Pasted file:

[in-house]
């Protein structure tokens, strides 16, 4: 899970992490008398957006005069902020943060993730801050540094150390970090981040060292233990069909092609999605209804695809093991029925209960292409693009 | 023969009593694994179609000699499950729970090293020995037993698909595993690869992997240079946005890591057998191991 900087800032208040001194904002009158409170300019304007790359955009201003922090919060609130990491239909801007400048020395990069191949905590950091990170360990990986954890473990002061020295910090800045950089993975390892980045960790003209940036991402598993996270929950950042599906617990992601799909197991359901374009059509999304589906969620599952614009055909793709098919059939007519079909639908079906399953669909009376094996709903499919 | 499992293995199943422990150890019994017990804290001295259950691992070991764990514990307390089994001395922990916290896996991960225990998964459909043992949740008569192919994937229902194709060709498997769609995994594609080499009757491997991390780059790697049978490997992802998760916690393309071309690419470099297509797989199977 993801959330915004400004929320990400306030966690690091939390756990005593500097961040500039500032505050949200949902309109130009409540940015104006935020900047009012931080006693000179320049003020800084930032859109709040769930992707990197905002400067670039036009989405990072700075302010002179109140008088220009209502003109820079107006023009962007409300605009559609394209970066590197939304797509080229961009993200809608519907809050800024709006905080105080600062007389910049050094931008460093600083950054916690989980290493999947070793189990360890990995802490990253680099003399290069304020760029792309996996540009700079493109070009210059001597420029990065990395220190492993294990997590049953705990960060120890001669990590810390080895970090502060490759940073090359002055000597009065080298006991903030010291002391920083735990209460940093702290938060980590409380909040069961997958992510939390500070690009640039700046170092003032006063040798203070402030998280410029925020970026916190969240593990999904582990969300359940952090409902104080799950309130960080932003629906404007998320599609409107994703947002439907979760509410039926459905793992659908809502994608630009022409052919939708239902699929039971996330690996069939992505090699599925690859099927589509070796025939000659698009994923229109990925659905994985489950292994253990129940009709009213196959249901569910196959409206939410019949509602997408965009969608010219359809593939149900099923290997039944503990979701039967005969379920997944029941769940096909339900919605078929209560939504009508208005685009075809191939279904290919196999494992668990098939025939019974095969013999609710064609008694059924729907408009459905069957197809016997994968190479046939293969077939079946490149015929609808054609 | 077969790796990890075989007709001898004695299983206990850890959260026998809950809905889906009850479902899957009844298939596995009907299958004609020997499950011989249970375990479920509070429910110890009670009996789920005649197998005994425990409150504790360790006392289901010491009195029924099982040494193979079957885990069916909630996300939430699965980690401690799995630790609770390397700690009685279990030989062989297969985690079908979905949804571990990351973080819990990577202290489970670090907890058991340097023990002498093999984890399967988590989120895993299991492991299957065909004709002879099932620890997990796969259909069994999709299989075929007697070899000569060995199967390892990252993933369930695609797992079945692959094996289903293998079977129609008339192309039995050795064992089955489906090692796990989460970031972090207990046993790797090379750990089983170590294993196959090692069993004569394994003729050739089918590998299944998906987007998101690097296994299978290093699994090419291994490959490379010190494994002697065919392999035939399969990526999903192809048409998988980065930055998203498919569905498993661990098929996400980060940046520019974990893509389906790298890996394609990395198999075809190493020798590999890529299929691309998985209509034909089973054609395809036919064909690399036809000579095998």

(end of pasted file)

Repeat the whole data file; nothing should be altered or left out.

[in-house]
């Protein structure tokens, strides 16, 4: 899970992490008398957006005069902020943060993730801050540094150390970090981040060292233990069909092609999605209804695809093991029925209960292409693009 | 023969009593694994179609000699499950729970090293020995037993698909595993690869992997240079946005890591057998191991 900087800032208040001194904002009158409170300019304007790359955009201003922090919060609130990491239909801007400048020395990069191949905590950091990170360990990986954890473990002061020295910090800045950089993975390892980045960790003209940036991402598993996270929950950042599906617990992601799909197991359901374009059509999304589906969620599952614009055909793709098919059939007519079909639908079906399953669909009376094996709903499919 | 499992293995199943422990150890019994017990804290001295259950691992070991764990514990307390089994001395922990916290896996991960225990998964459909043992949740008569192919994937229902194709060709498997769609995994594609080499009757491997991390780059790697049978490997992802998760916690393309071309690419470099297509797989199977 993801959330915004400004929320990400306030966690690091939390756990005593500097961040500039500032505050949200949902309109130009409540940015104006935020900047009012931080006693000179320049003020800084930032859109709040769930992707990197905002400067670039036009989405990072700075302010002179109140008088220009209502003109820079107006023009962007409300605009559609394209970066590197939304797509080229961009993200809608519907809050800024709006905080105080600062007389910049050094931008460093600083950054916690989980290493999947070793189990360890990995802490990253680099003399290069304020760029792309996996540009700079493109070009210059001597420029990065990395220190492993294990997590049953705990960060120890001669990590810390080895970090502060490759940073090359002055000597009065080298006991903030010291002391920083735990209460940093702290938060980590409380909040069961997958992510939390500070690009640039700046170092003032006063040798203070402030998280410029925020970026916190969240593990999904582990969300359940952090409902104080799950309130960080932003629906404007998320599609409107994703947002439907979760509410039926459905793992659908809502994608630009022409052919939708239902699929039971996330690996069939992505090699599925690859099927589509070796025939000659698009994923229109990925659905994985489950292994253990129940009709009213196959249901569910196959409206939410019949509602997408965009969608010219359809593939149900099923290997039944503990979701039967005969379920997944029941769940096909339900919605078929209560939504009508208005685009075809191939279904290919196999494992668990098939025939019974095969013999609710064609008694059924729907408009459905069957197809016997994968190479046939293969077939079946490149015929609808054609 | 077969790796990890075989007709001898004695299983206990850890959260026998809950809905889906009850479902899957009844298939596995009907299958004609020997499950011989249970375990479920509070429910110890009670009996789920005649197998005994425990409150504790360790006392289901010491009195029924099982040494193979079957885990069916909630996300939430699965980690401690799995630790609770390397700690009685279990030989062989297969985690079908979905949804571990990351973080819990990577202290489970670090907890058991340097023990002498093999984890399967988590989120895993299991492991299957065909004709002879099932620890997990796969259909069994999709299989075929007697070899000569060995199967390892990252993933369930695609797992079945692959094996289903293998079977129609008339192309039995050795064992089955489906090692796990989460970031972090207990046993790797090379750990089983170590294993196959090692069993004569394994003729050739089918590998299944998906987007998101690097296994299978290093699994090419291994490959490379010190494994002697065919392999035939399969990526999903192809048409998988980065930055998203498919569905498993661990098929996400980060940046520019974990893509389906790298890996394609990395198999075809190493020798590999890529299929691309998985209509034909089973054609395809036919064909690399036809000579095998």